China plans to spend 10 billion yuan (US$1.2 billion; Ђ 1 billion) cleaning up the heavily polluted Songhua River along the Russian border, where a massive benzene spill last year forced authorities to shut off drinking water to millions of people.
The money will fund more than 200 projects over the coming five years aimed at reducing industrial pollution, improving sewage treatment, and reviving the hardest-hit parts of the river, the State Bureau of Environmental Protection said on its Web site Wednesday.
The Songhua's watershed includes some of China's biggest industrial cities and its waters feed into other rivers that flow through the Russian Far East city of Khabarovsk.
Last year's Nov. 13 chemical spill forced the northeast China city of Harbin, a major industrial center, to shut off water supplies to 3.8 million people for five days, and strained relations with Russia.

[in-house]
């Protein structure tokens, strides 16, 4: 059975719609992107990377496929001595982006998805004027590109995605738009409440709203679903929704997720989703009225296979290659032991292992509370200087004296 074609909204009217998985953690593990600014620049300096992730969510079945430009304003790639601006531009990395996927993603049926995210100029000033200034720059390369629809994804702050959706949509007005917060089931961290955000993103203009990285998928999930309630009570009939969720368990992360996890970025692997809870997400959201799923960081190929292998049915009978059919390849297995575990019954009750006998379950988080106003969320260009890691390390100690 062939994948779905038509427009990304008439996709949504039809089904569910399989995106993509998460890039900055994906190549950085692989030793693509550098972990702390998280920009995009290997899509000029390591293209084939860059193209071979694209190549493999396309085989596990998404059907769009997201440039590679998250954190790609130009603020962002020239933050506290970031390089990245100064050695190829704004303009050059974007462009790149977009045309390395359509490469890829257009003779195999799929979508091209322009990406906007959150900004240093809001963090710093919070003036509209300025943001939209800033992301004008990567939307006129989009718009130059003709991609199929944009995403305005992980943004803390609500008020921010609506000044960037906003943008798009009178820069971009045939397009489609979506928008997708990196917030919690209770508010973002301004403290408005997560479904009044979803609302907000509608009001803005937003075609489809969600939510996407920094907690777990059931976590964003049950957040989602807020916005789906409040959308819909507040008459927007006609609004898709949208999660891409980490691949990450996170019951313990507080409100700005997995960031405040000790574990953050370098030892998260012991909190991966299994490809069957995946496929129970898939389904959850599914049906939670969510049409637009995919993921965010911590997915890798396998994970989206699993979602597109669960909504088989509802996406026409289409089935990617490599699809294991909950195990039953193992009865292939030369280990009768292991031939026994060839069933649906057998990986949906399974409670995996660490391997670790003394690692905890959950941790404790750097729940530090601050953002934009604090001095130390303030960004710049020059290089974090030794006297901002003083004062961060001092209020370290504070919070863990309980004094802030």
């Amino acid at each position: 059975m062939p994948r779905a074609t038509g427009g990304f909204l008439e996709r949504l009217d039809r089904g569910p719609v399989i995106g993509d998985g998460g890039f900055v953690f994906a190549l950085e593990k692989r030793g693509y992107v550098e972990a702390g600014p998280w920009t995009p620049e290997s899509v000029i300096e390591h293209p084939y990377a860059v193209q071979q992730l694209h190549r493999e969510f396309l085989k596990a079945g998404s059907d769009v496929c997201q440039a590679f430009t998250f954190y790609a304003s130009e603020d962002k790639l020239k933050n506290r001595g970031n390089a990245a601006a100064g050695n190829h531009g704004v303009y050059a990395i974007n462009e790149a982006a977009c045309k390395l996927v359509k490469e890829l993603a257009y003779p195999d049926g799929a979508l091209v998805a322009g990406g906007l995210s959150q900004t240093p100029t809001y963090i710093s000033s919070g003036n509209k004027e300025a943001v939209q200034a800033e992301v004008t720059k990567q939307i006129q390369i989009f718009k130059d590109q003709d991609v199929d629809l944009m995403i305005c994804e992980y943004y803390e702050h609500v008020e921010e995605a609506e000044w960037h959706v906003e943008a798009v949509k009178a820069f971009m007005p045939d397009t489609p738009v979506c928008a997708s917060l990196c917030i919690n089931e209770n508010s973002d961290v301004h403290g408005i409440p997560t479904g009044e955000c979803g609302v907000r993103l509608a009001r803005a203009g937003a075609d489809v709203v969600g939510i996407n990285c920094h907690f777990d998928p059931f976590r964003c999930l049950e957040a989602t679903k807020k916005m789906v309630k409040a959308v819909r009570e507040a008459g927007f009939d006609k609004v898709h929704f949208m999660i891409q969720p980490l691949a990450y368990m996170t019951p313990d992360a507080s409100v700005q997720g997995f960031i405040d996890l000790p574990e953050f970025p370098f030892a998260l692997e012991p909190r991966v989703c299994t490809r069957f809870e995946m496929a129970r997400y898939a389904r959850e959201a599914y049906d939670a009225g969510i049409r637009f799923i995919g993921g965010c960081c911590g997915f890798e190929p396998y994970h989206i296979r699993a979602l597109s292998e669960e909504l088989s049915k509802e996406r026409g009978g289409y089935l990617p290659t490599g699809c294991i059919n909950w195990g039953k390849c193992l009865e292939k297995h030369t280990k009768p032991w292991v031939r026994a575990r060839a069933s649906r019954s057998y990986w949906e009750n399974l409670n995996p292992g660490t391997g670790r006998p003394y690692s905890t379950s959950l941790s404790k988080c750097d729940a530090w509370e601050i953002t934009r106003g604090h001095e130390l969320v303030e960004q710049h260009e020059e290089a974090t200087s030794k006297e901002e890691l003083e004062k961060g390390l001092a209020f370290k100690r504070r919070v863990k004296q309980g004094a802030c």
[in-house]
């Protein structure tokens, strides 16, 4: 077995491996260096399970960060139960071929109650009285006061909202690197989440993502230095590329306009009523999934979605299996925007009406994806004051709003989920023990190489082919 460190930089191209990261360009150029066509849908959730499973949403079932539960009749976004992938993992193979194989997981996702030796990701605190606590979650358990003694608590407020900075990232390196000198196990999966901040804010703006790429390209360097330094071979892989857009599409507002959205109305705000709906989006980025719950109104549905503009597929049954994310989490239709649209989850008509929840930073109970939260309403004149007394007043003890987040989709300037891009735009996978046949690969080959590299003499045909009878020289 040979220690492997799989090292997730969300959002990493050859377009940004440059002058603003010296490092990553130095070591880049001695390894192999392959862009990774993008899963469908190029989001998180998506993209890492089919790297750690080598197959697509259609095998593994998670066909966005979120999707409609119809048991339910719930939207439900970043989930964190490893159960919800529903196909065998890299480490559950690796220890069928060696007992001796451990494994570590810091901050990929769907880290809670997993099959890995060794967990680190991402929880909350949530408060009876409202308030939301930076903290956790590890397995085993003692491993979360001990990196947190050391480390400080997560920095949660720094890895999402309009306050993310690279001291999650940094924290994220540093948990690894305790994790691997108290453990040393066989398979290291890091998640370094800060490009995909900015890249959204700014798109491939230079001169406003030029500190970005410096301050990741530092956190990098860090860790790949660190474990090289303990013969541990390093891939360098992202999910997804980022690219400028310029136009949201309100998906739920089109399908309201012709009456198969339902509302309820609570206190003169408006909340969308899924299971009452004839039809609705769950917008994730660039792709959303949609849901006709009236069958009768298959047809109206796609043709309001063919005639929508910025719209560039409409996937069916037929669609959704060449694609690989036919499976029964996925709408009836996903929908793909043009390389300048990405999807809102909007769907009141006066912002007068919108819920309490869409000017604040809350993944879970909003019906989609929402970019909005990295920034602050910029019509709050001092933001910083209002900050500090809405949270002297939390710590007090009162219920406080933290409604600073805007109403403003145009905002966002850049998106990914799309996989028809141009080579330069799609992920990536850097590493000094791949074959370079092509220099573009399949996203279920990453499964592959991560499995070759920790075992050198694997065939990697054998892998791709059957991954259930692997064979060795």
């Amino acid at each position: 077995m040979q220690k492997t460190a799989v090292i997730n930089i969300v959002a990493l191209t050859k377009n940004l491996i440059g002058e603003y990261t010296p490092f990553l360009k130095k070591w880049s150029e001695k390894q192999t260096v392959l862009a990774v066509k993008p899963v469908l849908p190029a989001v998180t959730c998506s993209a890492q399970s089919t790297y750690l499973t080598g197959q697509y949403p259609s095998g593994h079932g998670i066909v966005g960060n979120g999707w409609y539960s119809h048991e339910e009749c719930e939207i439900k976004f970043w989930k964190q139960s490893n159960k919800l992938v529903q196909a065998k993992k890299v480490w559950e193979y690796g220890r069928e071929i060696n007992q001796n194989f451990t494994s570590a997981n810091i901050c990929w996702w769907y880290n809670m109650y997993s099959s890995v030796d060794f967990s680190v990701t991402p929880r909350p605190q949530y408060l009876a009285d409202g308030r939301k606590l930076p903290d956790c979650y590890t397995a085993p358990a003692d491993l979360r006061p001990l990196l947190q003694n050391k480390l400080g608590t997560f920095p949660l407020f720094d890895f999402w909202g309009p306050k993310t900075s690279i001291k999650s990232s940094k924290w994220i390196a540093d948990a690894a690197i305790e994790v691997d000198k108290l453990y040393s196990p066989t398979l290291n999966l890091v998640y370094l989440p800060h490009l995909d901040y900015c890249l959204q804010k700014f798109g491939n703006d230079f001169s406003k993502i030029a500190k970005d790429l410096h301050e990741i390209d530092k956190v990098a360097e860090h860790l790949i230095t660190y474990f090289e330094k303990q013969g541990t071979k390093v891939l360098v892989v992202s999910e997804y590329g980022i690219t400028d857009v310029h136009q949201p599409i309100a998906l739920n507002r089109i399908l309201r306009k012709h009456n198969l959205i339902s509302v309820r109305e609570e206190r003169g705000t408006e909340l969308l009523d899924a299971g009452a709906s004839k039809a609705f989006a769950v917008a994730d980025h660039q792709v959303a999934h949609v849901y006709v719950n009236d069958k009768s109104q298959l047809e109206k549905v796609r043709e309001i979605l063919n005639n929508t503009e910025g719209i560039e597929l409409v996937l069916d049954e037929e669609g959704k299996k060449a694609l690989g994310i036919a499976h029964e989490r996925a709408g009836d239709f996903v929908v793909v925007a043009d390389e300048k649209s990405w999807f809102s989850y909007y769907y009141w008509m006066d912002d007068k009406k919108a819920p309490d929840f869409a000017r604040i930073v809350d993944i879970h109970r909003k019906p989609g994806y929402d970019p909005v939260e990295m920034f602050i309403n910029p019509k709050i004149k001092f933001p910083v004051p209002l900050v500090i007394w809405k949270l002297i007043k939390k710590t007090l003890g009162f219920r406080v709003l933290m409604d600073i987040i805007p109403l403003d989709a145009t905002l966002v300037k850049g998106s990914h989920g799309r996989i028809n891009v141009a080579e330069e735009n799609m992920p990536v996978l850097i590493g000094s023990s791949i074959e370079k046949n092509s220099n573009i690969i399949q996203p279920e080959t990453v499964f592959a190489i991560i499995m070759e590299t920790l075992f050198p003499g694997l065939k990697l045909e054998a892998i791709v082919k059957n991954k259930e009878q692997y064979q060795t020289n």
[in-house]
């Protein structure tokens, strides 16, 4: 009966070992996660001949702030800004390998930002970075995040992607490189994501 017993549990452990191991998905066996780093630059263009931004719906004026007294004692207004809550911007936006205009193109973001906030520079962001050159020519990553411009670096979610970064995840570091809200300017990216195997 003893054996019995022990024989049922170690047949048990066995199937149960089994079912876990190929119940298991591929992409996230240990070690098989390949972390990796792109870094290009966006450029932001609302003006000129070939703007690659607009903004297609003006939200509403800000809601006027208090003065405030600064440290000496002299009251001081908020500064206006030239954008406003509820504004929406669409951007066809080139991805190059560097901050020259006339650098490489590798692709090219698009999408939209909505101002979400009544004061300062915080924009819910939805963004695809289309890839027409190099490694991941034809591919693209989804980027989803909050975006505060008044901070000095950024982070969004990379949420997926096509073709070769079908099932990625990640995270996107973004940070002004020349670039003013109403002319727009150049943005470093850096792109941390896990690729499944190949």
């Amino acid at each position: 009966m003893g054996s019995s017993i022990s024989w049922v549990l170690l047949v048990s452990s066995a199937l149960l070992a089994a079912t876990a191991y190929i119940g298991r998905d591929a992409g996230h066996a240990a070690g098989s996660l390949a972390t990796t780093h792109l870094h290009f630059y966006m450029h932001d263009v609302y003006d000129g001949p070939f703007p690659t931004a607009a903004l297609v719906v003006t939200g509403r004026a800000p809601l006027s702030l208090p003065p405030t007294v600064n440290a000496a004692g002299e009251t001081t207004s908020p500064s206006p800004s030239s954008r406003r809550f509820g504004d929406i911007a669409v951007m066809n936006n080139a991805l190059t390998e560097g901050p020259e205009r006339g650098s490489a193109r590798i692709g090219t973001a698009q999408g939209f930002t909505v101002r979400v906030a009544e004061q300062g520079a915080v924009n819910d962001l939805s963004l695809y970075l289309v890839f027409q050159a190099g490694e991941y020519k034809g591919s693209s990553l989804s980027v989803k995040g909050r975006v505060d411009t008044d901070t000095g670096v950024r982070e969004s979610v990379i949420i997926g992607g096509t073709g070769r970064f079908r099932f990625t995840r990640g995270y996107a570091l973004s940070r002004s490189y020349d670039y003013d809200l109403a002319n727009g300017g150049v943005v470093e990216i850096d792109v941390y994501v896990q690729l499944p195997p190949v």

Chemicals released into the river included benzene, nitrobenzene and aniline, a poisonous liquid used to make dyes, resins, rubber additives and agricultural products. All are thought to be potentially cancer-causing.
Chinese and Russian officials recently ruled out the possibility of a further round of pollution caused by the melting of river ice.
China's waterways have been devastated by decades of breakneck economic development, with 320 million rural residents lacking safe drinking water.
In the four months since the Songhua incident alone, the country has suffered another 73 major spills, the official Xinhua News Agency reported Thursday.
It cited bureau deputy director Pan Yue as saying that more stricter measures would be taken to monitor pollution and promising tougher punishment for officials responsible for pollution incidents, reports the AP.
The United States does not recognize the entry of Ukrainian territories into Russia. Such a development will seriously complicate prospects for a diplomatic settlement